Saturday, December 23, 2017

Douglas Messerli | "Shakespeare Lied" (from Elmer Bernstein's and Carolyn Leigh's How Now Dow Jones) by Douglas Messerli, from My Favorite Musical Theater Songs

“Shakespeare Lied”

Composer: Elmer Bernstein and Carolyn Leigh
Performers: Marlyn Mason, Brenda Vaccaro, and Sammy Smith, original cast recording

Every once in a while, you chose a song not based on its great melodic contributions to the world song book, but—and you must remember, I am also a poet—upon its marvelous lyric gifts. Of course, many great composers, Cole Porter offered both. But sometimes you just need to recognize where they might suddenly appear like gems, long hidden in the earthiness of not such great musicals.
      I never saw the David Merrick production of How Now Dow Jones, nor had I even heard a song from it when, asked to prove to my new New York friends, surrounding John Diserio, that I must have know everything about Broadway musicals, they plopped down a record needle on one of the songs from that same musical, and asked—no, challenged me—to recognize it.

     Even today, I can’t imagine what got into me to immediately identify the song I’d never heard before. Maybe I knew even more than I thought I did, and today I cannot even recall what song it was. Perhaps “ABC,” outlining the important elements of the stock market, or “Step to the Rear,” claiming the wonderful charms of stock brokers? But I, quite brazenly, stood up to my challengers, claiming it must be from How Now Dow Jones. They were in awe that this boy from Iowa who, as of yet, had never actually seen a Broadway musical, could immediately name it. I think I was even in awe of my youthful deceptions.
      Yes, I knew a lot about musical theater, but really, how much could I have actually known in those days? Just words on paper, and much listening to original cast recordings. What presumptuous! And I knew it. I think I went home and cried. I had trumped by challengers, but how much had I not truly known; they might have easily flummoxed me with so many other musical numbers.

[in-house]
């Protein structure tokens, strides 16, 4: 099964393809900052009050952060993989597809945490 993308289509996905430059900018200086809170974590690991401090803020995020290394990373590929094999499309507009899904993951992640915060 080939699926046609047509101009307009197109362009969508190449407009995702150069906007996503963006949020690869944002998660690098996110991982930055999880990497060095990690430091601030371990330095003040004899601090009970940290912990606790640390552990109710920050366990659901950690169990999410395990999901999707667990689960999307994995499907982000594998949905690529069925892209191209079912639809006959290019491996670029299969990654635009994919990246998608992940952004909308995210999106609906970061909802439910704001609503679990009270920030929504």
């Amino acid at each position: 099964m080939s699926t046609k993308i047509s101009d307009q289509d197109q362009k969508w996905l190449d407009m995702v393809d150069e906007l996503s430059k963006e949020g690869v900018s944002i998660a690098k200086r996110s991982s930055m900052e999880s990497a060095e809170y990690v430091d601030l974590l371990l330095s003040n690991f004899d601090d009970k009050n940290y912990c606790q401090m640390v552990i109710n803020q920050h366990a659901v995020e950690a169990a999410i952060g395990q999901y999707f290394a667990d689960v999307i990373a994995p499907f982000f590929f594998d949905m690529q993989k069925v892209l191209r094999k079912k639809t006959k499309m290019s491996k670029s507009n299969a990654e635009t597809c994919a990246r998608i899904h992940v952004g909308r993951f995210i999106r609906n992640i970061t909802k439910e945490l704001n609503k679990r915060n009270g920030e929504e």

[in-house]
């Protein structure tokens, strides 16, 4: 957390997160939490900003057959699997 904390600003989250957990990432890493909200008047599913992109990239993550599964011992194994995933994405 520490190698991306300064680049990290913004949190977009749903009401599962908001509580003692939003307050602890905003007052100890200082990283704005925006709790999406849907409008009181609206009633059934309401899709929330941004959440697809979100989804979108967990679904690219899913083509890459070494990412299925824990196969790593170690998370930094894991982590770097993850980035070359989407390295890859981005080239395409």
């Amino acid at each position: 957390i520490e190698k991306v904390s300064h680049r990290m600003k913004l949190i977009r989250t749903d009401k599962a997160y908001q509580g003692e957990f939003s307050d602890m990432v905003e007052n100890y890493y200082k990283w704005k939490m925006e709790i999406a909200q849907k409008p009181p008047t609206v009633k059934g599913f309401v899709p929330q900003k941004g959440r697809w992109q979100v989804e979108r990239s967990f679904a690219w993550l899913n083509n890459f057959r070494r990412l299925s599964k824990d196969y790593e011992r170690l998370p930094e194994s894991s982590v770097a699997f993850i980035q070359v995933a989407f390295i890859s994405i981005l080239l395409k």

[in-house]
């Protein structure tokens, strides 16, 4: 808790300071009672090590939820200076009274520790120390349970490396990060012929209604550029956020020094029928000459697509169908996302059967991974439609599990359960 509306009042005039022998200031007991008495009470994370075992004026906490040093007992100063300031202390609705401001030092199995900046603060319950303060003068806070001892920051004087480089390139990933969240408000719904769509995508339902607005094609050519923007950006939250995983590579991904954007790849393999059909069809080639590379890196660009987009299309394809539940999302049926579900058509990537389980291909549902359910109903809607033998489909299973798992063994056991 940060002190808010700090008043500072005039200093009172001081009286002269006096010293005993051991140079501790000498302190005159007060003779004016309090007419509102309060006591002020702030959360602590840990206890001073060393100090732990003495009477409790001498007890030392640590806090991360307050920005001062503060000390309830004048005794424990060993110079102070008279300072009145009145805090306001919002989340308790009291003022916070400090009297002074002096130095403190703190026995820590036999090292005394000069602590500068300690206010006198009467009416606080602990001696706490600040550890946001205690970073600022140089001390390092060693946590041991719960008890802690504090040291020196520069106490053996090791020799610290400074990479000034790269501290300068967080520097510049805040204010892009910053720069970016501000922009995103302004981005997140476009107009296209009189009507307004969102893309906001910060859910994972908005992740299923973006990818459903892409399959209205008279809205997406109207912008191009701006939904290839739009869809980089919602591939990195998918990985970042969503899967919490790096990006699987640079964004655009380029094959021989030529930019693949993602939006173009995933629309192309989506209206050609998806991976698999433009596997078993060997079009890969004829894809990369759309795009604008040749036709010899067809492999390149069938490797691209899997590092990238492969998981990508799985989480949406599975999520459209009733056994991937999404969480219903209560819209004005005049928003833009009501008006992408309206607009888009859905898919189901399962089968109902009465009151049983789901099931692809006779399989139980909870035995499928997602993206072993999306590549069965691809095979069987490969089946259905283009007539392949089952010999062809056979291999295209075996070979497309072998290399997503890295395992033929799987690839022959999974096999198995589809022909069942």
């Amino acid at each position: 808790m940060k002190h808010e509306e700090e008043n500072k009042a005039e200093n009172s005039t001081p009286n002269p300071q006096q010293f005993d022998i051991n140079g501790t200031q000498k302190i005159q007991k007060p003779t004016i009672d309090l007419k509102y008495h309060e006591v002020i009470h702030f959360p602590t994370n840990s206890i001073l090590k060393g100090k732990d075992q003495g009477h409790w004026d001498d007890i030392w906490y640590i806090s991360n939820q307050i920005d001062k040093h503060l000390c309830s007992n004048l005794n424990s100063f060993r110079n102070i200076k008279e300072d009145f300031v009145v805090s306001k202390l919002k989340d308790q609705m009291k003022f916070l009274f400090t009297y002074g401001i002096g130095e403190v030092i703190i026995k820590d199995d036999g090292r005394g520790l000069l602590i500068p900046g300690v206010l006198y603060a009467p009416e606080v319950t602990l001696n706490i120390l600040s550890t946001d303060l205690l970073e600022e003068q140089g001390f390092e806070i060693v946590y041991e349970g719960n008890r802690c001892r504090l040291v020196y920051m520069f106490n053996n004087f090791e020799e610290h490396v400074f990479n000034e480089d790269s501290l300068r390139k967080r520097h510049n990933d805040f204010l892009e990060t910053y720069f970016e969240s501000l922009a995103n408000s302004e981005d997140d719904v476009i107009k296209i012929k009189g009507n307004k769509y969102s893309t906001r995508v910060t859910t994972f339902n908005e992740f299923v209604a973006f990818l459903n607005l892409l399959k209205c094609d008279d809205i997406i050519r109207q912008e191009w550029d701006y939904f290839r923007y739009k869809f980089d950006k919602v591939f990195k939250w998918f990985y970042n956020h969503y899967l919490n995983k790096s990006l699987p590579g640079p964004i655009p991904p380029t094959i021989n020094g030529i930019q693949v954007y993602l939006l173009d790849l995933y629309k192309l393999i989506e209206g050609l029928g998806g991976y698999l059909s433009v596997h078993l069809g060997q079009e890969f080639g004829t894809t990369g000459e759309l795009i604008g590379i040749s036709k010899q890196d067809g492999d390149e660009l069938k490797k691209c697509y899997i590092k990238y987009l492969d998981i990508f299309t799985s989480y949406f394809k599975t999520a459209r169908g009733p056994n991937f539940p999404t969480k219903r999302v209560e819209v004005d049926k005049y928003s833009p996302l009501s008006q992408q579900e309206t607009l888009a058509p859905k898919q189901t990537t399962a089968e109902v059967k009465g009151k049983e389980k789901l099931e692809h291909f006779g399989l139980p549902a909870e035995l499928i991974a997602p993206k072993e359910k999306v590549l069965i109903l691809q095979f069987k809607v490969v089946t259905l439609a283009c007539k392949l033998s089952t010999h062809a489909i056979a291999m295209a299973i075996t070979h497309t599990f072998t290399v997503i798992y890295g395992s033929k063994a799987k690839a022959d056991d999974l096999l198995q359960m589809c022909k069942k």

Now, I’ve finally listened, abashedly, to the wonderful film composer Elmer Bernstein’s only Broadway musical, and for the most part, alas, his songs are not so very remarkable. I wish they were. But one song, stood out: a plaintive song about failed love. What made this song so memorable, however, is not Bernstein’s repetitive chords of “You’ll get over it,” but lyricist Carolyn Leigh’s terribly clever lyrics about female sufferers of love, from Juliet, Camille, to Cleopatra, and, finally Joan of Arc. It’s a marvel of clever lyrics:

The tears that overtake you and take you in the trachea
Go away.

Did she did really intend the end when Cleo clasped her asp?

     This is a song so bitter, a kind a macho apologia for love lost or simply denied. But even Sondheim might have never done better than Leigh, whose cynical and satirical lyrics summarize what women through history have truly suffered, but presumably, “got over it.” These are tough revisionist notions of the historical presumptions that women eagerly sought out death for their lovelorn despairs. Leigh wrote such great lyrics throughout her career, but has seldom been as celebrated as she might have been, although she was inducted into the Songwriters Hall of Fame, after her death, in 1985. With Peter Pan, Wildcat, Little Me, this musical and numerous other film projects, she was certainly one of the greats.

Los Angeles, December 23, 2017   

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